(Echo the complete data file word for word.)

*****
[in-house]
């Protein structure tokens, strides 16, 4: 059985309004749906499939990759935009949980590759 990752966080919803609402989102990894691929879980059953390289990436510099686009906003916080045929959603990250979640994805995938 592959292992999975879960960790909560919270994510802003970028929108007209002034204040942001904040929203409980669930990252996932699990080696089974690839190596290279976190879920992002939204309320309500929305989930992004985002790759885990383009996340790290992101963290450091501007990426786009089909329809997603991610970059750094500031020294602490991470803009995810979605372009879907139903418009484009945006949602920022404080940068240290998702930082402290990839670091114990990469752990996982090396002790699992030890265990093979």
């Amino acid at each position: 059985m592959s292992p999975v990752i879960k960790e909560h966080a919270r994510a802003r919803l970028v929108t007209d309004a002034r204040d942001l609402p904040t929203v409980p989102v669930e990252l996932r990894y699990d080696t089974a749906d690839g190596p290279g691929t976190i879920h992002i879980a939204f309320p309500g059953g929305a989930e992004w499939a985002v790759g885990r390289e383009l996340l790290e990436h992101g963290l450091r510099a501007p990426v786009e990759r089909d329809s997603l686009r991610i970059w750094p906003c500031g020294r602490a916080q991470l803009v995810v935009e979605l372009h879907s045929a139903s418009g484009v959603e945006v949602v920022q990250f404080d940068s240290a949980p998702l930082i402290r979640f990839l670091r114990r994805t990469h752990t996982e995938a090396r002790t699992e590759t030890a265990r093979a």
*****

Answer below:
[in-house]
């Protein structure tokens, strides 16, 4: 059985309004749906499939990759935009949980590759 990752966080919803609402989102990894691929879980059953390289990436510099686009906003916080045929959603990250979640994805995938 592959292992999975879960960790909560919270994510802003970028929108007209002034204040942001904040929203409980669930990252996932699990080696089974690839190596290279976190879920992002939204309320309500929305989930992004985002790759885990383009996340790290992101963290450091501007990426786009089909329809997603991610970059750094500031020294602490991470803009995810979605372009879907139903418009484009945006949602920022404080940068240290998702930082402290990839670091114990990469752990996982090396002790699992030890265990093979």
């Amino acid at each position: 059985m592959s292992p999975v990752i879960k960790e909560h966080a919270r994510a802003r919803l970028v929108t007209d309004a002034r204040d942001l609402p904040t929203v409980p989102v669930e990252l996932r990894y699990d080696t089974a749906d690839g190596p290279g691929t976190i879920h992002i879980a939204f309320p309500g059953g929305a989930e992004w499939a985002v790759g885990r390289e383009l996340l790290e990436h992101g963290l450091r510099a501007p990426v786009e990759r089909d329809s997603l686009r991610i970059w750094p906003c500031g020294r602490a916080q991470l803009v995810v935009e979605l372009h879907s045929a139903s418009g484009v959603e945006v949602v920022q990250f404080d940068s240290a949980p998702l930082i402290r979640f990839l670091r114990r994805t990469h752990t996982e995938a090396r002790t699992e590759t030890a265990r093979a």